Skip to Main Content

Copyright Resources for Faculty: Distance Learning

Distance Learning TEACH Act

The Technology, Education, and Copyright Harmonization (TEACH) Act was signed in 2002, revising Section 110(2) of the U.S. Copyright Act to extend the face-to-face exemption to the online educational environment.  The Teach Act is triggered any time copyrighted works are transmitted in an online course that is restricted to registered students. This does not apply to open courses, such as MOOCs (e.g. Coursera, Novod, Langunita) or iTunes U. The TEACH Act applies to both the instructor's use and student use of copyrighted works within the educational setting

What the TEACH Act Permits

The TEACH Act permits the use of the following copyrighted materials:

  • performance of nondramatic literary works
  • performance of nondramatic musical works
  • performance of other works in a "reasonable and limited portions."
  • display of a work in the same amount that would be typical in a face-to-face setting.

Note: This does not include the transmission of textbook materials, materials that would be typically purchased or acquired by students, or copyrighted works that were created specifically for online use.

The performance or display of the work must:

  • be a regular part of mediated instructional activity
  • be made by, at the direction of, or under the supervision of the instructor
  • relate directly to and is of material assistance to course content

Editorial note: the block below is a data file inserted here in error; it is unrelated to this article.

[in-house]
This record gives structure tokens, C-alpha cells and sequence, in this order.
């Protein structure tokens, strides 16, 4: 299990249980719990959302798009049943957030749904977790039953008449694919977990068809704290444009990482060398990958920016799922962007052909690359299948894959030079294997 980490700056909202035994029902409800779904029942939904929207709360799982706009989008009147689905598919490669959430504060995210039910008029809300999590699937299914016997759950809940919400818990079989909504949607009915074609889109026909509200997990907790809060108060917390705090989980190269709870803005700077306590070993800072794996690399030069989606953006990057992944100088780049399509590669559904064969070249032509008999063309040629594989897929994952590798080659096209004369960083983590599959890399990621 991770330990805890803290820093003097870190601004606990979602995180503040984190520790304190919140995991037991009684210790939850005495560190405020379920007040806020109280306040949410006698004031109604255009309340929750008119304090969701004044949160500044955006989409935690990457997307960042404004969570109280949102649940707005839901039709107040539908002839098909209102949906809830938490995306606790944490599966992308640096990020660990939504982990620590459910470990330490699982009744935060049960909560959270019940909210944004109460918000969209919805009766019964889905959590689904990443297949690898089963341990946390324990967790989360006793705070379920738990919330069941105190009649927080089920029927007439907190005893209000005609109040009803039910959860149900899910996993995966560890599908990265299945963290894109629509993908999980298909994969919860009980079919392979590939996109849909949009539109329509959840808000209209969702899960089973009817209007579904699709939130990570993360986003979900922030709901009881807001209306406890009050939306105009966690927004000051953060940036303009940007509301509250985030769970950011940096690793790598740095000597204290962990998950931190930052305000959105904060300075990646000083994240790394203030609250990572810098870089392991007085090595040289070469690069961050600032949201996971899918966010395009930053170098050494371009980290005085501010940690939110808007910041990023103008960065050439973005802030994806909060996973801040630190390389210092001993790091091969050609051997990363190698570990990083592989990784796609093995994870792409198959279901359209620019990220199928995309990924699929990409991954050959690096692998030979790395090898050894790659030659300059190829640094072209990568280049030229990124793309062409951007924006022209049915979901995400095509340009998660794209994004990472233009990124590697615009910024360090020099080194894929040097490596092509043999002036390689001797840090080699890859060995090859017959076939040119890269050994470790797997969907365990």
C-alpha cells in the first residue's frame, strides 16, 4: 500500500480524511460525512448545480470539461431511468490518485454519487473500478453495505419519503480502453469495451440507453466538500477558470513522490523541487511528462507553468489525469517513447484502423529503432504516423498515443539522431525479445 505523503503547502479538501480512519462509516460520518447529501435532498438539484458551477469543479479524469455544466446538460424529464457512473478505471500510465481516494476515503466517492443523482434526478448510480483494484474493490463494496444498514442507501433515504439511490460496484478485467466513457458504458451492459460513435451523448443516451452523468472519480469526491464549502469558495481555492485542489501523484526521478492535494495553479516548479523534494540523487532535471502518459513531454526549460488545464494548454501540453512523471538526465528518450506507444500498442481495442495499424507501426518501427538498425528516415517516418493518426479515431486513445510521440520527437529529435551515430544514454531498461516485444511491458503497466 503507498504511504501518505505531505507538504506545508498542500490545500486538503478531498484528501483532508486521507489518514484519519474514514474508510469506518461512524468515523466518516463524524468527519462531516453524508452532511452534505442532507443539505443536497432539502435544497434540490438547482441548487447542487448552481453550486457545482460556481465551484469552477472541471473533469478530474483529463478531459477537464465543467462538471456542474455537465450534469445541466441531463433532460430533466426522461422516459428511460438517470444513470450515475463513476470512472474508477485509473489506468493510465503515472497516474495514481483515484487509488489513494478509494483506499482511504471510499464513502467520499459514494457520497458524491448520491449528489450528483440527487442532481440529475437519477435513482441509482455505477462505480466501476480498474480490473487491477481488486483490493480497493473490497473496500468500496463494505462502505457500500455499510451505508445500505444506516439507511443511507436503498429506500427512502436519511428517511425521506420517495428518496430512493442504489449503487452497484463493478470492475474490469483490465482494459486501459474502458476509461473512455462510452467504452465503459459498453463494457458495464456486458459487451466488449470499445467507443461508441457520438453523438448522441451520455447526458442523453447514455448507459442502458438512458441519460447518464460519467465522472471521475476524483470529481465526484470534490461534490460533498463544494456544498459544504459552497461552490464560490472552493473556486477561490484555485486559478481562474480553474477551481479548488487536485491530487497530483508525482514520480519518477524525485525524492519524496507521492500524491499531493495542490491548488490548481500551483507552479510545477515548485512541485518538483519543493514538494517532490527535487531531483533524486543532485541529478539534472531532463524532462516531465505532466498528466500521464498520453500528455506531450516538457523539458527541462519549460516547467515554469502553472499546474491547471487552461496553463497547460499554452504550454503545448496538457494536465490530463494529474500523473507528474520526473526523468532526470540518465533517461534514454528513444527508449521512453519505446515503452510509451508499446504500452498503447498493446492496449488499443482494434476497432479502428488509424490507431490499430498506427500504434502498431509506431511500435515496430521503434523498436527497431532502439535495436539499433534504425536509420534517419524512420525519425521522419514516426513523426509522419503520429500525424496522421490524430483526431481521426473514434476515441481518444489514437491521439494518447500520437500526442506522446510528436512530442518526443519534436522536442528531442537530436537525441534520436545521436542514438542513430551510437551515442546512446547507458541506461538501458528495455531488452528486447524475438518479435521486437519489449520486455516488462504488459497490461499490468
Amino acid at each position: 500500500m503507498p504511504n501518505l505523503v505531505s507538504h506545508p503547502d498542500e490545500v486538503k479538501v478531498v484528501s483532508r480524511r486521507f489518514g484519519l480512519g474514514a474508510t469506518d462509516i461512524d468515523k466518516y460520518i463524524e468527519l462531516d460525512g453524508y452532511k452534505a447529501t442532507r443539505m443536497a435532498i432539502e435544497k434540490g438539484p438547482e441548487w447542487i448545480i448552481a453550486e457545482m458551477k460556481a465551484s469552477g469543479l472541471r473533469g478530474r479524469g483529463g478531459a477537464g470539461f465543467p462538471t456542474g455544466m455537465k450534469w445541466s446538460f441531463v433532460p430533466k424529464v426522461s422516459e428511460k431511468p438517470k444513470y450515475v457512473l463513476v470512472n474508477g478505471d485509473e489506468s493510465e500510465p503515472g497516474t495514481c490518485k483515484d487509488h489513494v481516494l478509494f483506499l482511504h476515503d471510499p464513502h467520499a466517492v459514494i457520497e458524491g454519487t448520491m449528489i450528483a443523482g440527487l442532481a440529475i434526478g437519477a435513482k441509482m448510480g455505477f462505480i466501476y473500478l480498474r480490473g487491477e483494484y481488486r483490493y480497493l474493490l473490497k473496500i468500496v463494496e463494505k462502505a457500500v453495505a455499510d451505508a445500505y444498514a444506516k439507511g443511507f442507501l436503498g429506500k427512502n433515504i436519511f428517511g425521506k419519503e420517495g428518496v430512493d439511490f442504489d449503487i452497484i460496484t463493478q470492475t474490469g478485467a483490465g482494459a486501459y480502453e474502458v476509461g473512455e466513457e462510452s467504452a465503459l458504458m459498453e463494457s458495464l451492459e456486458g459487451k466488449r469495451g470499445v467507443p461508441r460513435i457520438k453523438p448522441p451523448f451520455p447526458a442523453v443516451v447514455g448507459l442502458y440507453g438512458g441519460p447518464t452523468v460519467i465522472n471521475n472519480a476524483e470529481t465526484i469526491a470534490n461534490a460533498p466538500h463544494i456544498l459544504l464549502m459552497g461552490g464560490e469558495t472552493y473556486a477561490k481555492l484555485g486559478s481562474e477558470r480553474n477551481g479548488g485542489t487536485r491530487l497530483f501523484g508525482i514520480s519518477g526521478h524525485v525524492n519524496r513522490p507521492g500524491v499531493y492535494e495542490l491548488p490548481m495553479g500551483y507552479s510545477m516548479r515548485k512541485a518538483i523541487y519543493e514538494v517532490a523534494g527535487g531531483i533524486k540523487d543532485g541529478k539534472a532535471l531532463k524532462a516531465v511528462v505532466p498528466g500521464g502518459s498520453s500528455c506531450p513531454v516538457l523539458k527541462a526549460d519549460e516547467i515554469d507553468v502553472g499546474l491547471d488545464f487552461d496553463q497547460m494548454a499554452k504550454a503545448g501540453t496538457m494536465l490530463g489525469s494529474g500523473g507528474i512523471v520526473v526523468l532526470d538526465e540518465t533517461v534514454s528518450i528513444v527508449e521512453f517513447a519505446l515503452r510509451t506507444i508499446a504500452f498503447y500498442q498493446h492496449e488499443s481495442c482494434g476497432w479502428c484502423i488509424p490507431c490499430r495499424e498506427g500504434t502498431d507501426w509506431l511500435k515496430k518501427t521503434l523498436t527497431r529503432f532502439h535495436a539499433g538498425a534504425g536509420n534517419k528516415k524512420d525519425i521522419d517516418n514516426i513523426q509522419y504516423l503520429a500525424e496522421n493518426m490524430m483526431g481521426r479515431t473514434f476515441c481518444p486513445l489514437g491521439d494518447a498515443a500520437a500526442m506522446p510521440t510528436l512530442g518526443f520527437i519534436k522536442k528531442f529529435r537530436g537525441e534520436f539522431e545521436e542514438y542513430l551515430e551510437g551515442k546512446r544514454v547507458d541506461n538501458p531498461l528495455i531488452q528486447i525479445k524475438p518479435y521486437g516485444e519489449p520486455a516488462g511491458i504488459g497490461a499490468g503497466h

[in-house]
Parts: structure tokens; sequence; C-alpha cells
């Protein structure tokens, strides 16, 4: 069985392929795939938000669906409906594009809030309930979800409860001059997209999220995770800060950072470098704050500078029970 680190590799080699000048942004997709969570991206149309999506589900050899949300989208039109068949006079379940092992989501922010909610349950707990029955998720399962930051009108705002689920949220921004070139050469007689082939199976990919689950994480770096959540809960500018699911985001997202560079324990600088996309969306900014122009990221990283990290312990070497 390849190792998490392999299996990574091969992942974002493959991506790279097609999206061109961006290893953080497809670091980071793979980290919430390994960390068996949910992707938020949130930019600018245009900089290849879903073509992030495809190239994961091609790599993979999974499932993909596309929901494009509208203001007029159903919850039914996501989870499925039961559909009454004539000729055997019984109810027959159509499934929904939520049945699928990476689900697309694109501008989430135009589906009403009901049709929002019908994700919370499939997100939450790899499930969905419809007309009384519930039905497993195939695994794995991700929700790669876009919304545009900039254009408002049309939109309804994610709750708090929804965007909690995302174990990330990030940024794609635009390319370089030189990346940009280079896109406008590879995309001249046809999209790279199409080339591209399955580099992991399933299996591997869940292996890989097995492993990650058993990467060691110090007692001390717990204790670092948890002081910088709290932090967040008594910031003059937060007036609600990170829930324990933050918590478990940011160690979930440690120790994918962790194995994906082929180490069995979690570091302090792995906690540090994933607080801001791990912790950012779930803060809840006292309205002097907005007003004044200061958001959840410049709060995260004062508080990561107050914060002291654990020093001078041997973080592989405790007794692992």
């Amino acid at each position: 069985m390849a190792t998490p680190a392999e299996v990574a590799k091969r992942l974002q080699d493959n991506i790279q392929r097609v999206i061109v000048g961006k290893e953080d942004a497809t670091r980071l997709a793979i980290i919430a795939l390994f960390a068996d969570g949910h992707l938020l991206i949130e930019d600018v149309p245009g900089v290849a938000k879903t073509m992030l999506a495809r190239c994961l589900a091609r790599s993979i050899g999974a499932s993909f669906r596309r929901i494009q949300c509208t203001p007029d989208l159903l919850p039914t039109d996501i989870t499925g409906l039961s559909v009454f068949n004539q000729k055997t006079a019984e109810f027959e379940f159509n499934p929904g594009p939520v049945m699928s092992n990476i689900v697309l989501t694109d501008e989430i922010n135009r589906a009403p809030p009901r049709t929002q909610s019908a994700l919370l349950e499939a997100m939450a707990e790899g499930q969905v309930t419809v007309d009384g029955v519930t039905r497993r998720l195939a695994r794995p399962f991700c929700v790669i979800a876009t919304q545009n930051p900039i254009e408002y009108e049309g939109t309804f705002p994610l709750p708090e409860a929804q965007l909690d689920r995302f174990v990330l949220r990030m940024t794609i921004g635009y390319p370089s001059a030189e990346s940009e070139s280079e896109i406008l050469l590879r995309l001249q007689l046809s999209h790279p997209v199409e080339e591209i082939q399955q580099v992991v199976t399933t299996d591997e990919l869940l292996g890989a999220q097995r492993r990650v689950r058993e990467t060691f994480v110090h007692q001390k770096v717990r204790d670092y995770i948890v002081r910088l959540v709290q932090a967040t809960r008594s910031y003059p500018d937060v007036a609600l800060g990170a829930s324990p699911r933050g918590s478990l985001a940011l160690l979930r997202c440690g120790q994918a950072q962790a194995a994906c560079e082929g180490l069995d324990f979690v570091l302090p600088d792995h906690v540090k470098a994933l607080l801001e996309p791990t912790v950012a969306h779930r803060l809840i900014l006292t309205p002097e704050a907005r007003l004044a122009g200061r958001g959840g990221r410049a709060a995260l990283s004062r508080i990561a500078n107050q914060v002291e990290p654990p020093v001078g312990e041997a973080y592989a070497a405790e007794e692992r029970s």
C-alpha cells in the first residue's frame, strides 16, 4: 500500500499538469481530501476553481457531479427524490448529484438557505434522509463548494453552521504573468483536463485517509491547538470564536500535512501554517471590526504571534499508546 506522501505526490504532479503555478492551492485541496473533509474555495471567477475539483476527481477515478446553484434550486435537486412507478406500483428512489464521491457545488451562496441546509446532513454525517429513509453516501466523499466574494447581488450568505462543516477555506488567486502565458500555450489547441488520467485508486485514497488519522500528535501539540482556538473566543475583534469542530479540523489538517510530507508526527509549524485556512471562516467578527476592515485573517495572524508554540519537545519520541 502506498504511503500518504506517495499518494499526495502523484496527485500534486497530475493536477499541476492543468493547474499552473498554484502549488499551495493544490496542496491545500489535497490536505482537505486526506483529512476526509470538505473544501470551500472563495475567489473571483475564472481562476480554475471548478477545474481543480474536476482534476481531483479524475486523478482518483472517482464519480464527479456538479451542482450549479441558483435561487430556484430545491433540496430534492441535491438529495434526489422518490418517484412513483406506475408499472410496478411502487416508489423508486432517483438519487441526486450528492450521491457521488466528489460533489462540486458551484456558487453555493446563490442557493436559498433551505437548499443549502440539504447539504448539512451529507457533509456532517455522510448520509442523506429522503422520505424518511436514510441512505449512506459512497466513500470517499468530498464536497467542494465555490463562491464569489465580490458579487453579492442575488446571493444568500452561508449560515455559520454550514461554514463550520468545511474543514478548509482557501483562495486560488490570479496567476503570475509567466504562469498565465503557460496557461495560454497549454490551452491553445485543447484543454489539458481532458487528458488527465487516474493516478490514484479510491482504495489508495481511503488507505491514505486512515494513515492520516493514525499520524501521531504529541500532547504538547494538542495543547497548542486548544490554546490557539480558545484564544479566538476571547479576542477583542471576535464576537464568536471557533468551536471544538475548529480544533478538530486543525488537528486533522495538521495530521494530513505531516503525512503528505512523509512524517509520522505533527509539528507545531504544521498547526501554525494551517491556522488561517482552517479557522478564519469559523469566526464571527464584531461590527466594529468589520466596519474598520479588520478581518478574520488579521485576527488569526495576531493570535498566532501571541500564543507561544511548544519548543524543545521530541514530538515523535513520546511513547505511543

Technical restraints include:

  • access should be limited only to those students enrolled in the course
  • content is only accessible for the duration of a class session
  • content must be protected from further distribution (“downstream-controlled”)
  • content must not retained by students
  • content must include the copyright policy of the institution.  All material displayed must contain the following notice:

Digital Millennium Copyright Act

The Digital Millennium Copyright Act (DMCA) of 1998  was implemented in order to update copyright law for the digital environment. Title 1 of the DMCA specifically prohibits:

  • the circumvention of technological protection measures (i.e. digital rights management technology) or,
  • manufacturing devices with the intent to circumvent technological protection measures.

In the past, this has directly affected the ability to use copyrighted materials in a course that would otherwise qualify under fair use, like trying to record a small snippet of a film to aid in a class assignment to provide a more seamless lesson as opposed to having to fast forward to a specific section on a DVD.

The Librarian of Congress has the right to issue a three-year waiver in the event that anti-circumvention may adversely affect fair use and other non-infringing use.  This waiver essentially permits the use of small portions of a copyrighted work for either educational or accessibility related uses in higher education and are not subject to prohibition.  Note that the use of the copyrighted work must be directly related to the assigned coursework in order to qualify for the exemption.  The Librarian of Congress most recently renewed this waiver in 2018, which expires in October 2021.  To review these documents, visit the US Copyright Office's Rulemaking Proceedings Under Section 1201 of Title 17